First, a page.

If this technology is similar to CRT, then will burn-in be a problem? I have a projection HDTV, and I went about a year without making sure the picture filled the entire screen. Now I have burn-in on the left and right edges from letting the black areas of non-HD images stay on the screen too much. I understand that is not a problem for LCD, and, though it was for plasma, it no longer is on current models. I do not know about DLP.
Posted by feskridge (2 comments )
Reply Link Flag
I've seen them - they're amazing
I worked at the Canon Expo in Paris in 2005 and was astonished by
the quality of the SEDs on show there. I'd not heard of SED prior to
that and couldn't quite believe what I was looking at.

I immediately abandoned plans to buy either an LCD or Plasma -
there'd be no point, knowing just how poor they are in comparison.

Believe the hype.
Posted by eddy m (280 comments )
Reply Link Flag
Same here...
Though I haven't seen the sets in action, I'm a purist when it comes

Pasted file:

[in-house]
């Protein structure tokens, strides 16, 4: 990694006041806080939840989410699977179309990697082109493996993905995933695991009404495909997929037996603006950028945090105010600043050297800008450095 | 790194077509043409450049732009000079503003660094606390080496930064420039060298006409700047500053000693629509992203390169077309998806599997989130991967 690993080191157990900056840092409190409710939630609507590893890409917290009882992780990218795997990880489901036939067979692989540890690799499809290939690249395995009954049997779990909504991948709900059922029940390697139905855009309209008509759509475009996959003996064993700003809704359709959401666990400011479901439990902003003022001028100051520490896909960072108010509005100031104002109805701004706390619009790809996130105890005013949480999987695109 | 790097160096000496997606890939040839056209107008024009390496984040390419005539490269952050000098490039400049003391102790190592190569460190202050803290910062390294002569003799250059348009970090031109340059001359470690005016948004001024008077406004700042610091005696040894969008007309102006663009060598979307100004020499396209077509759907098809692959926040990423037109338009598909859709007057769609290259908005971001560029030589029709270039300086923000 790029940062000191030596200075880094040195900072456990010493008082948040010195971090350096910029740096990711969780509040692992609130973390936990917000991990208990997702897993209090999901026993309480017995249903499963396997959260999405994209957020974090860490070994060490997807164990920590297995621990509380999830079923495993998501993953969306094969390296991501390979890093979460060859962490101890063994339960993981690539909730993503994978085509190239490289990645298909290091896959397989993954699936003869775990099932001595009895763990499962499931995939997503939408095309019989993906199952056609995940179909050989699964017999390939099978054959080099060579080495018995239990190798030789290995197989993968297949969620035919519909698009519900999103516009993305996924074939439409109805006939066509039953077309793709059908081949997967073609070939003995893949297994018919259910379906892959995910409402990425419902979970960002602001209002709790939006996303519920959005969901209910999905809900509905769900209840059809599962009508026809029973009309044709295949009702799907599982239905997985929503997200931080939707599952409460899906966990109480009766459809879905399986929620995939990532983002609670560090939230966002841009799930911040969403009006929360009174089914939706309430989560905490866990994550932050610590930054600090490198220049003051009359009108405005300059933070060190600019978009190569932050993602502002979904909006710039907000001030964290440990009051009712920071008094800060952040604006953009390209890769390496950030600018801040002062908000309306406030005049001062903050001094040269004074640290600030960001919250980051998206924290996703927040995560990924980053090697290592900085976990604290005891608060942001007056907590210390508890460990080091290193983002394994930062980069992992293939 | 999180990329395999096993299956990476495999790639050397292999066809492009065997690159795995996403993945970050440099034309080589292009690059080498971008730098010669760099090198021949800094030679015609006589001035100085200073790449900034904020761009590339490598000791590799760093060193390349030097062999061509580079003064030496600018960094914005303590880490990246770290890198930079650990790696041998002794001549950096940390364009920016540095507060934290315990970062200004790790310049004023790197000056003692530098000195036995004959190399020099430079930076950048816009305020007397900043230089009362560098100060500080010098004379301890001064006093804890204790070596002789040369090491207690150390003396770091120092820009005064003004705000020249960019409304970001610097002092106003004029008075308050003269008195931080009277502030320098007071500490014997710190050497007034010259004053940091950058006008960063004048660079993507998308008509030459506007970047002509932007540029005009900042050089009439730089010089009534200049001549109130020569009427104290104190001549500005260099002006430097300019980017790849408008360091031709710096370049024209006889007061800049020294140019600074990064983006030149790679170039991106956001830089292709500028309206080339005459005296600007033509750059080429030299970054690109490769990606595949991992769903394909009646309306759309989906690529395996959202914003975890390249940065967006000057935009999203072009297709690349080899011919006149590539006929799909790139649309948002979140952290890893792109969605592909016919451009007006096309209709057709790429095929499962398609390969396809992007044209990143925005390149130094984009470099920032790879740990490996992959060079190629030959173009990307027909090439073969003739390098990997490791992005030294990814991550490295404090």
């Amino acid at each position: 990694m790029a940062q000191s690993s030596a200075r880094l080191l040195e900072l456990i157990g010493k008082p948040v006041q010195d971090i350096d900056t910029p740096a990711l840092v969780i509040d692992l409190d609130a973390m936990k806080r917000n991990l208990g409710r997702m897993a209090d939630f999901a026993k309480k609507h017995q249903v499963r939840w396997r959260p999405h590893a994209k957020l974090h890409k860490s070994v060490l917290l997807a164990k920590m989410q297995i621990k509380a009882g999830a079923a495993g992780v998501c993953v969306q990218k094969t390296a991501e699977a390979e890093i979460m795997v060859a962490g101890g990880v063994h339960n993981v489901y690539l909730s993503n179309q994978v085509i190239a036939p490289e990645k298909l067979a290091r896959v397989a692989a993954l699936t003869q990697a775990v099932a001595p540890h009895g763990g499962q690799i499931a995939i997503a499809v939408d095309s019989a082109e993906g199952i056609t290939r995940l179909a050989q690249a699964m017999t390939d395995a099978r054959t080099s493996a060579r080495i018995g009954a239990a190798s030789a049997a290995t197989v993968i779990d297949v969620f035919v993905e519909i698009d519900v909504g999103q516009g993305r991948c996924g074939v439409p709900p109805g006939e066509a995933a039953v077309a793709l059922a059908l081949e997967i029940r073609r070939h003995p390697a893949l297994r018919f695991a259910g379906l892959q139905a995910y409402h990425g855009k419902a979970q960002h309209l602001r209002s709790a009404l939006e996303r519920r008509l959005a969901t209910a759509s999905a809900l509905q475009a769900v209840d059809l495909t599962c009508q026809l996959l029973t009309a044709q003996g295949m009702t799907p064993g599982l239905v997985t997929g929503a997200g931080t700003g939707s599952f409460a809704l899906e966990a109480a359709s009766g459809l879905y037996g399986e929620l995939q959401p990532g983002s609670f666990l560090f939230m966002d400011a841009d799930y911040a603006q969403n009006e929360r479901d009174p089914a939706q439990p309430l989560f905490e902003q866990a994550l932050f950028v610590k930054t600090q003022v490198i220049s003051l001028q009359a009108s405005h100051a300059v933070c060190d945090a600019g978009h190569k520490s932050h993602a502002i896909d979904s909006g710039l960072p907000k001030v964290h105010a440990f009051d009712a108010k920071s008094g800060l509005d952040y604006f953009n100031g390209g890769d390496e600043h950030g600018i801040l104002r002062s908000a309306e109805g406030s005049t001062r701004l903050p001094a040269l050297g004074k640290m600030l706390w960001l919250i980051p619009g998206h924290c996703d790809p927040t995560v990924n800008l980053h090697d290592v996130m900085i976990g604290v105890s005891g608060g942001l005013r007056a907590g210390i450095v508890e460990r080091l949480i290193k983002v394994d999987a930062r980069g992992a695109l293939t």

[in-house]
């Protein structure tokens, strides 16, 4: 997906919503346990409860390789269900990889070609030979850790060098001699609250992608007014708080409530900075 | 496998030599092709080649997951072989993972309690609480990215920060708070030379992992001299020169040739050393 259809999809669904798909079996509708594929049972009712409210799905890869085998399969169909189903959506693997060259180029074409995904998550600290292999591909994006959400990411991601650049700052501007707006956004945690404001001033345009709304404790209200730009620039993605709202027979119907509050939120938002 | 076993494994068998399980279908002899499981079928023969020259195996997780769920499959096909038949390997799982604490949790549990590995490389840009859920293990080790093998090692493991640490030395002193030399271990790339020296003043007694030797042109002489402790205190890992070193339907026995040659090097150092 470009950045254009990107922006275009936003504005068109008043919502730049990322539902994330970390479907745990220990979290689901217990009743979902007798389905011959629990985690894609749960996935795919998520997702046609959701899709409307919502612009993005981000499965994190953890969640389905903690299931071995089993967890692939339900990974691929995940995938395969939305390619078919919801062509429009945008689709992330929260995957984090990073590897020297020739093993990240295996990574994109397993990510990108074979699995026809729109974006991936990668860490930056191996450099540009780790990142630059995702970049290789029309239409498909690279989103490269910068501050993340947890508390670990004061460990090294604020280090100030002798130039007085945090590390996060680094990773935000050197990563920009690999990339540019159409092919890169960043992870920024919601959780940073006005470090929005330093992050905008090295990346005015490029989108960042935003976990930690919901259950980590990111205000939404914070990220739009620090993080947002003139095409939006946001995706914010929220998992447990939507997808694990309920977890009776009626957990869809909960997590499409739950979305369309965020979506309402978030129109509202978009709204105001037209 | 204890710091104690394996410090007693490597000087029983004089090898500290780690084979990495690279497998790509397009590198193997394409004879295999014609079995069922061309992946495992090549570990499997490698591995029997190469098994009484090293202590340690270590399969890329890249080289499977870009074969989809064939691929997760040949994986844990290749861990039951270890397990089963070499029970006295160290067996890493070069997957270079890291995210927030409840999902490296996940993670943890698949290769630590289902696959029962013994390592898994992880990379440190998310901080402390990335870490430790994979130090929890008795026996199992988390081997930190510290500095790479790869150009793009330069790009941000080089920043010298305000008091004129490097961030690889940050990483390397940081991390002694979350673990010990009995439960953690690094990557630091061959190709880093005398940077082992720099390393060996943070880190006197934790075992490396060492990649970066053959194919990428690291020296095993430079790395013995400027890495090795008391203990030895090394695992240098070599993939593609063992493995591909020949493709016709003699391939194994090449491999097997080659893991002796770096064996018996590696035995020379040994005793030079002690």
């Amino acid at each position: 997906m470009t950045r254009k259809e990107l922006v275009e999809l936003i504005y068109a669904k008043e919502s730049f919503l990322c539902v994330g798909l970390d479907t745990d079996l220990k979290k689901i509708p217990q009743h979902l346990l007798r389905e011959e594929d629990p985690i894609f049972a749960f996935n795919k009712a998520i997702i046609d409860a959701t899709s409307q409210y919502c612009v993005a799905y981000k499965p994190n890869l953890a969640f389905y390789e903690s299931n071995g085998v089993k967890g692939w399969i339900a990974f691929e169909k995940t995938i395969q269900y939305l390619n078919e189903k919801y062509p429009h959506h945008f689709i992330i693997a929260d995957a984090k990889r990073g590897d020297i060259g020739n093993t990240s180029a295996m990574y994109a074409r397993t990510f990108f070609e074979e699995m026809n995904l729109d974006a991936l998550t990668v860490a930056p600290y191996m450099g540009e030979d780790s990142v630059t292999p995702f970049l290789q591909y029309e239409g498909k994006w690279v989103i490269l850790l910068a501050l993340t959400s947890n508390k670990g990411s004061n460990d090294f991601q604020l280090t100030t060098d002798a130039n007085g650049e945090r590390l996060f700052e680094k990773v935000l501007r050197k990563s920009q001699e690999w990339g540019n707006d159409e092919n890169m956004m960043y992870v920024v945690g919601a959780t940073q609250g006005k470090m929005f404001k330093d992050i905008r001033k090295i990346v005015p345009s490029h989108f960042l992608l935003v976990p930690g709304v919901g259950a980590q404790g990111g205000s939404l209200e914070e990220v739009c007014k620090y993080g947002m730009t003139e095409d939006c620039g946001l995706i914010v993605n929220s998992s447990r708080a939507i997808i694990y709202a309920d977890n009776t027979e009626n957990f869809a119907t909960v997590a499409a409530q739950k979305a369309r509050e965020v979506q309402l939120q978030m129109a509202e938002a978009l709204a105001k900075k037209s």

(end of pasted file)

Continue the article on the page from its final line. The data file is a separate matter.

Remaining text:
to image clarity and color representation. S'why I'm quite happy
with my 36" Sony HD CRT - especially watching HD-DVD and Blu-
Ray. I can't stand plasma and LCD isn't even close to HD in my
opinion. I'm waiting to see the emerging technologies over the
next 5 years before making any major TV purchase.
Posted by luvmysubaru (16 comments )
Link Flag
Waiting for CNT TV
The ultimate....and cheap.
Posted by donpatent (1 comment )
Reply Link Flag
CRT is still king - for now
I made a BestBuy sales guy angry today because I was looking at all their big, fancy plasma/LCD TVs and saying how awful the picture was compared to my '94 Mitsubishi CS-27201 27" CRT. He did everything but call me crazy. It makes me so mad to see people blowing thousands on plasma and LCD TVs while they had better tubes before!! In my neighborhood, I have seen people throw 32" working CRTs in the garbage!
Posted by 139_IQ (3 comments )
Reply Link Flag
CRTs forever!
My Magnavox and Toshiba 27" CRT analog TV's picture quality are close enough to any HD LCD or Plasma TV I've seen, so as to preclude me from considering buying one. I can't think of anything I need to see on my TV that requires me to see it at such a cost. It would have to be the difference between watching Broadcast TV in the 1960s vs Cable or Dish of today and there isn't that much difference.
Posted by Foggy (32 comments )
Reply Link Flag